back to article German boffins turn ALCOHOL into hydrogen at low temp

Hydrogen is one of the cleanest-burning fuels known, but storing and transporting it can be a problem – as anyone who's seen footage of the Hindenburg disaster knows. But researchers at Germany's University of Rostock say they've come up with a solution that could make hydrogen fuel safe and practical, by storing it as liquid …


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  1. Tempest8008

    24 litres per second?

    That's gotta be a typo, right?

    Admittedly, this is pulled from Wikipedia, that font of truth and accuracy, but it's reported there that the BMW Hydrogen 7 burns hydrogen at an efficiency of 50L per 100km.

    Unless your engine is planning to propel a vehicle at 50 kilometers per second...don't get me wrong, that'd be pretty cool, but cornering would be a REAL bitch.

    1. Rampant Spaniel

      Re: 24 litres per second?

      It's been along time since I had physics inflicted on me, but wouldn't the pressure the gas was under affect the volume? i.e. 24L at low pressure could contain less hydrogen than 24L at high pressure?

      1. Sorry that handle is already taken. Silver badge

        Re: 24 litres per second?

        The volume of gases is generally quoted at a pressure of around one atmosphere, so 24L doesn't contain much energy.

        1. This post has been deleted by its author

        2. Rampant Spaniel

          Re: 24 litres per second?

          I thought so, but the bmw listed has a 45 gallon tank at 700 bar 153 psi. I'm thinking the 24L ps is at 1 bar and the 50l/100km is at 700 baror something else is amiss like it being a typo :) . Just thinking out loud.

    2. Pet Peeve

      Re: 24 litres per second?

      24L of STP hydrogen, most likely. Hydrogen has absolutely terrible energy content by volume.

      This is a total rathole. Picking a catalyst even more rare than platinum? The idea is to find a catalyst that a) lasts a long time or is at least reusable, and/or b) is reasonably plentiful. Dudes, you're going the WRONG WAY. The lower temperature is interesting, but a 3 week lifespan for the catalyst, for an element that, if all the known reserves were mined, you'd have a cube only 20 meters on a side? Come on!

      1. Sorry that handle is already taken. Silver badge

        Re: Pet Peeve

        Don't worry, we'll mine it from asteroids!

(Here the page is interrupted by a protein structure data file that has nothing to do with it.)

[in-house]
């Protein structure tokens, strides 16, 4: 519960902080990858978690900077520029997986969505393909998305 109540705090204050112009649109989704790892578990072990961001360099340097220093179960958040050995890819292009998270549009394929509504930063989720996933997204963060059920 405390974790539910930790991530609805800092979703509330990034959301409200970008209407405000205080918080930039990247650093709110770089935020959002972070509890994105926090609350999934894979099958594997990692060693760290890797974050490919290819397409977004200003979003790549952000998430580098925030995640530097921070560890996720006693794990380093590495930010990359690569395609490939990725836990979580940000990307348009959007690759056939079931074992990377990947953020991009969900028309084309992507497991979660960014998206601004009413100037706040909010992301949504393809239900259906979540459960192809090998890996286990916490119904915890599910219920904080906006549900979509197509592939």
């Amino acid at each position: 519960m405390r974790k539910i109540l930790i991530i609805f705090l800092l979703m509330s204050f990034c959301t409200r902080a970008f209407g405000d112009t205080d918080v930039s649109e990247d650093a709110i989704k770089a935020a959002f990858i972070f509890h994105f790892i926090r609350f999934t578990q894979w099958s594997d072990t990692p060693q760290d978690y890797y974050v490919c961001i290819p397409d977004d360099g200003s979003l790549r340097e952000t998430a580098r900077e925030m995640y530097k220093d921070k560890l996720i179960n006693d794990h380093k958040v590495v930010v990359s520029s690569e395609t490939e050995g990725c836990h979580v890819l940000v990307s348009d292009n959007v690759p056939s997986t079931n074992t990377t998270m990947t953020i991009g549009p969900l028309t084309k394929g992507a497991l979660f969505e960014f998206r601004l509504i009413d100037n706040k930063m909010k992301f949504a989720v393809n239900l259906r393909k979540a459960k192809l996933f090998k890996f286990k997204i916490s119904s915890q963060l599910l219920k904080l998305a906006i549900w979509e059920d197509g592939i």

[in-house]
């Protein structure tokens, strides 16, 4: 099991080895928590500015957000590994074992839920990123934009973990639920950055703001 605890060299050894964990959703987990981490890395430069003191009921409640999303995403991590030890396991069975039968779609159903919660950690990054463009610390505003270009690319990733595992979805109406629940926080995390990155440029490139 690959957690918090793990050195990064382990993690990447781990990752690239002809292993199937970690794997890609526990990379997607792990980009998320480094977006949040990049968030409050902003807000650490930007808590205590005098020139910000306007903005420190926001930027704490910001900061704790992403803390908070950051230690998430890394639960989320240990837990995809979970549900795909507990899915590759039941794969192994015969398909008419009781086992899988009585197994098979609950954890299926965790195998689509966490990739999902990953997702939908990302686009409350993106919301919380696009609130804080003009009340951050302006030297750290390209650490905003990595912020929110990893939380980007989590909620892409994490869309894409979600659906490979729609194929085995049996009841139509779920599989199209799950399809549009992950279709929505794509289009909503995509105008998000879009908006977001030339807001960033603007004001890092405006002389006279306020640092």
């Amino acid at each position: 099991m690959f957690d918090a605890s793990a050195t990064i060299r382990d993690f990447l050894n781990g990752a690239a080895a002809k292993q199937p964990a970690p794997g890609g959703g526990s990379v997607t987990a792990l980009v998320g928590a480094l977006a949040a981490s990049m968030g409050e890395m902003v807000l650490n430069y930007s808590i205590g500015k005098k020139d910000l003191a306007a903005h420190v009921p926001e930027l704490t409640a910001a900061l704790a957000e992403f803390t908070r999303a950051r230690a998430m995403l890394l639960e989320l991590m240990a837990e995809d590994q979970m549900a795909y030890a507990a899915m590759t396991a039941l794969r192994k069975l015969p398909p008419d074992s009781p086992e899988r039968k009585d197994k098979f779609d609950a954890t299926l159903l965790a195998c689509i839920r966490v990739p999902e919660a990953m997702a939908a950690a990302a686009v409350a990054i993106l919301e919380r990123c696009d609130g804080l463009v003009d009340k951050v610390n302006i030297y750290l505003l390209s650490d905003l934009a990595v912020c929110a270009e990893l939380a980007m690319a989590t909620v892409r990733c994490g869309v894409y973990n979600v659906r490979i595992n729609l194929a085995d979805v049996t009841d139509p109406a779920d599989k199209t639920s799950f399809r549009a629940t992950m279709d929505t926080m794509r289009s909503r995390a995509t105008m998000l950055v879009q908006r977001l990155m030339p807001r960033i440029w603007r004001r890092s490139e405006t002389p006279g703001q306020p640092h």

2. Katie Saucey

        Re: 24 litres per second?

        You forget about the topper, the CO2 produced (mol for mol) is the same amount as the H2. Which problem does this H2 transportation 'solution' address again? Oh right. Interesting stuff for sure, but definite 'rat-hole' territory for any direct commercial energy product (unless of course they find a catalyst to convert the CO2 to diamonds and O2).

      3. John Smith 19 Gold badge

        Re: 24 litres per second?

        "The lower temperature is interesting, but a 3 week lifespan for the catalyst, for an element that, if all the known reserves were mined, you'd have a cube only 20 meters on a side? Come on!"

        This is V 0.1 tech.

        1. gromm

          Re: 24 litres per second?

          So? It really doesn't look like it's going anywhere.

          The *real* real problem is that just burning the ethanol in an engine is a hundred times more efficient cost-wise (and, very likely also several times more efficient energy-wise) than screwing around with extracting its hydrogen so you can pretend that your car doesn't pollute. As it stands right now, you take an expensive extraction process for the fuel, put it into an expensive storage/transportation process, transfer it to a much smaller, expensive/heavy/potentially dangerous storage container in your car, where it would be funnelled into a large and expensive fuel cell so that it can be converted into electricity that pushes the car. All while still producing exactly the same amount of pollution. Just burning the ethanol (or better yet, natural gas which is easier to come by and about as clean) in a large power plant to charge everyone's battery would result in about the same energy losses over the whole system, while being much cheaper to build and run.

          What for? To save you time charging a battery instead. Because refuelling a fuel cell takes 3 minutes instead of 30 for a battery charge.

          This type of research is a *complete* waste of time and money. Except to prove that it doesn't work (from a science perspective, proving something doesn't work is just as valid as proving something else does, so I guess this research just goes to further that batteries are a better way to go).

    3. EddieD

      Re: 24 litres per second?

      Remembering 30 years ago to school chemistry, the avogadro constant for gases is 22.4 dm^^3 at STP, 24 liters is a fraction over this, so ~2.1g of Hydrogen every second - seems reasonable.

    4. Anonymous Coward

      Re: 24 litres per second?

      Hmmmmmm That COULD be a typo... but

      Hydrogen is "not much gas" in a large volume....

      A smallish TIG / MIG welding torch flows about 10 - 12 liters of argon per minute..... which grates profoundly as the cost vs. tight arsedness....

      So 24 liters of hydrogen per second, as a combusticator, of a very low density gas, to push an automobubbile at "great speed, faster than the fastest steed" - does not seem unreasonable....

      I suppose I could go read the original or go learn some maths, and look at the voltronicks, of electrocombusticators, but at a stab in the Hindenberg principle, I'd say it might be right.

      I won't shit can the man and his research... and the marginal output of his system....

      It's obvious that as it stands, right now... the result is only effusive, in that it works, it's the volume and scaling that is in need of improvement, which I am sure he is aware of....

      But having made the start, something really good may come of it, or a copy / spin off / variation of the ideas.

      Satan - "Hydrogen plus Oxygen = BOOOOOMMMM!!!!!!!

    5. Yesnomaybe

      Re: 24 litres per second?

      Could be right. A 2 liter engine, spinning at 3000 rpm, tries to suck in ..mumble... (4 stroke engine probably) mumble.... 3000L of air per minute. Divide by 60 gives 50L per second, assume 50/50 air/hydrogen mix. Yeah, that kinda works.

    6. Anonymous Coward
      Anonymous Coward

      Re: 24 litres per second?

      24 litres of hydrogen at STP is about 2 grammes. If a BMW uses only 4 grammes of hydrogen per 100km, that sounds like thermodynamics just started taking magic mushrooms.